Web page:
Long gone are the days when we could watch the economy in other continents suffer while we sat immune.
Aug. 29--The state plans to appeal a decision by the Federal Emergency Management Agency denying a request for a major disaster declaration that would provide federal aid to assist in the recovery from damage inflicted by Tropical Storm Iselle.
"The state and the County of Hawaii are working together to gather sufficient additional informa- tion, including socioeconomic data, to justify a successful appeal," Gov. Neil Abercrombie and Hawaii County Mayor Billy Kenoi said in a joint statement Thursday.
"In the meantime, county, state and other federal agencies, as well as nonprofit organizations, are providing support under their own authorities. The state also remains eligible for a declaration from the U.S. Small Business Administration, which will enable qualified individuals and businesses to receive low-interest loans for repairs."
FEMA Administrator W. Craig Fugate stated in a letter that damage from Iselle, which made landfall Aug. 8 near the Puna community of Hawaii island, "was not of such severity and magnitude to be beyond the capabilities of the state, affected local governments, and voluntary agencies. Accordingly, we have determined that supplemental assistance is not necessary."
Kenoi met Thursday with Abercrombie to discuss an appeal, which must be filed within 30 days.
"We knew it was going to be a very rigorous process, that it was going to require very detailed documentation and verification," Kenoi told reporters outside the governor's office. "Certainly we're disappointed today to hear that the disaster declaration was denied by FEMA, because the people of Puna need help."
The disaster declaration request sought Individual Assistance for households affected by the storm and Hazard Mitigation funds for use in statewide projects.
Kenoi said the application required an assessment of overall monetary damage and number of homes classified as suffering "major damage" or as "destroyed." He noted that application includes other criteria, such as trauma, community need and socio-economic impact.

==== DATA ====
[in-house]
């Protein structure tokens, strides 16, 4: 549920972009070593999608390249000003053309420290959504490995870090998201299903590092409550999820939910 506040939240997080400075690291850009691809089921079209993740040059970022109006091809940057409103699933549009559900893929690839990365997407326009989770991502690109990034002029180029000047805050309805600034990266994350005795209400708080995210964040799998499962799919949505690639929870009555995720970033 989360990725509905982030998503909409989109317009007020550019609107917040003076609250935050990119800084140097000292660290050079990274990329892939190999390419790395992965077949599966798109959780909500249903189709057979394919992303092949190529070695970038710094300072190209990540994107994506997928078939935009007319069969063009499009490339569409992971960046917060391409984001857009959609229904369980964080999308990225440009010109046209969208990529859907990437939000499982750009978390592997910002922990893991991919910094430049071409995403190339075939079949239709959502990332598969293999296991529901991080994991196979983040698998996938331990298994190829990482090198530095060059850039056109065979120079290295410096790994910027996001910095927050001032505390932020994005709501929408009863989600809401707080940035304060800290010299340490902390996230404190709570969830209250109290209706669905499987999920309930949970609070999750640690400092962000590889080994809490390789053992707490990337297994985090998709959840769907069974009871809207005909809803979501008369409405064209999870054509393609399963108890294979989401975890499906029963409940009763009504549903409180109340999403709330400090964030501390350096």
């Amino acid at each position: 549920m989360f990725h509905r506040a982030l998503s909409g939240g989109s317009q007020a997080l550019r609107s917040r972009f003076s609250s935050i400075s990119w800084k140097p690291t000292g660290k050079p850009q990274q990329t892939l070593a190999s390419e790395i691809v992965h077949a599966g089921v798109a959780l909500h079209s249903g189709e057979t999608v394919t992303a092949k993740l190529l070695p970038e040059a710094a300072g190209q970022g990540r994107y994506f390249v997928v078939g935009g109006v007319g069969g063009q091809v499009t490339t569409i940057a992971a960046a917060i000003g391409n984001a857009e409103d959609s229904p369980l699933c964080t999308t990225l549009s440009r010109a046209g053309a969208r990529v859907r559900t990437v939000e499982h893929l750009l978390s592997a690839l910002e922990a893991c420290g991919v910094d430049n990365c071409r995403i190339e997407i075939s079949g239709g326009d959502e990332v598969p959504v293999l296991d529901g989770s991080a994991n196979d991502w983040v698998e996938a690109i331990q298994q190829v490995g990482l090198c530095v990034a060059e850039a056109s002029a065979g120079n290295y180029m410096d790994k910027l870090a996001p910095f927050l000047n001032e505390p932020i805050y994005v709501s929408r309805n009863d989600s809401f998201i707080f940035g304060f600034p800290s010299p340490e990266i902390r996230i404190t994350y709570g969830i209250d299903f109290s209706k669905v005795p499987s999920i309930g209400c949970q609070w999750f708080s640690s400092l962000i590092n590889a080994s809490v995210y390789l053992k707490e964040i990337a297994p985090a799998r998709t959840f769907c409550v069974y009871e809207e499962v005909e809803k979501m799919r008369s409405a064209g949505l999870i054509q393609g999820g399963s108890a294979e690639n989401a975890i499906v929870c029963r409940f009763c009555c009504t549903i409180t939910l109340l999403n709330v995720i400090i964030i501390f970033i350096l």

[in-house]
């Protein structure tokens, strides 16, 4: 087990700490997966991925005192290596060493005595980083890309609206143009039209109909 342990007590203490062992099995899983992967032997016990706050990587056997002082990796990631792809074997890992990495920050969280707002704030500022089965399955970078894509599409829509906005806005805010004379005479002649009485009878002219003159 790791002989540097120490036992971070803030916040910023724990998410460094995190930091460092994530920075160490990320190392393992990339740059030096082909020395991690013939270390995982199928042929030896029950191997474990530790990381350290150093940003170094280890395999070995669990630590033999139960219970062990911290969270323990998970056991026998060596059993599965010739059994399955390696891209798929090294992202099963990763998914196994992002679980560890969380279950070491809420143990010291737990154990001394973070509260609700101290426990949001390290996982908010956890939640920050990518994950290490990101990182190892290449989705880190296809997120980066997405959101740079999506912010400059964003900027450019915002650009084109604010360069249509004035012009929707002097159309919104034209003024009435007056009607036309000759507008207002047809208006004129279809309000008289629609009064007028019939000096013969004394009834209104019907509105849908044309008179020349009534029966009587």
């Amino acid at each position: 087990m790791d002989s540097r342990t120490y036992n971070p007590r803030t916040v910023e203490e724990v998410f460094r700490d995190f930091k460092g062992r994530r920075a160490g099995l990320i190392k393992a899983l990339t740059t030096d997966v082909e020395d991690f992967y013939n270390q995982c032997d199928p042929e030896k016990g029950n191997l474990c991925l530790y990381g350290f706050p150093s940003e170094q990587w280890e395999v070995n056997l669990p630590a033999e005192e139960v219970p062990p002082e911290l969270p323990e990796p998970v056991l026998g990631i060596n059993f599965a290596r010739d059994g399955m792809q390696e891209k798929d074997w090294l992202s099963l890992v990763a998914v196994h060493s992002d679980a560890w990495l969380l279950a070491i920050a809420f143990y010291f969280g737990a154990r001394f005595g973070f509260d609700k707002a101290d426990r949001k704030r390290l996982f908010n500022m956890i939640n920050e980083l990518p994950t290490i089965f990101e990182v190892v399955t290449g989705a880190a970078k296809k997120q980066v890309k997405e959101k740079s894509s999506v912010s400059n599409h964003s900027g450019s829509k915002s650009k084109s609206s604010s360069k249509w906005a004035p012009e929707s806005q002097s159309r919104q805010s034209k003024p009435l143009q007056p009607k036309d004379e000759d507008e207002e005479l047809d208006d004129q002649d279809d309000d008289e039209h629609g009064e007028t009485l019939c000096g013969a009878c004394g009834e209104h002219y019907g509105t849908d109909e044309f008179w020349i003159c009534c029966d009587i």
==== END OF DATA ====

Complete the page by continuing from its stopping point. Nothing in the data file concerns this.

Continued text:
"We believe Puna classifies under that criteria and so, thankfully, Gov. Abercrombie, who was already considering an appeal, is doing so, and for that we're just very appreciative," Kenoi said.
He added that some individuals may qualify for additional help from other agencies, such as the Small Business Administration or Farm Service Bureau, and also private insurance.
Iselle's heavy rains and gusting winds toppled scores of trees and knocked out power to thousands of Puna area residents. Downed albizia trees made roads impassable, prompting the state Office of Elections to close two polling precincts during the Aug. 9 primary election.
As of Tuesday, about 1,600 Hawaiian Telcom customers in the Puna and Pahala area of the island remained without service, company spokeswoman Ann Nishida Fry said. Those customers were without landline phone or Internet service, or both, the Hawaii Tribune-Herald reported.
Service is expected to be restored for most by mid-September, but it could be longer for Nanawale Estates, Nishida Fry said.
"Nanawale was the most heavily impacted by the storm, and right now, we're assessing the best approach to restore service to customers," she said.
Hawaii previously received federal disaster aid under a major disaster declaration following severe storms that caused major flooding and damage in December 2008 and after the October 2006 Kiholo Earthquake on Hawaii island that caused damage and power outages statewide.
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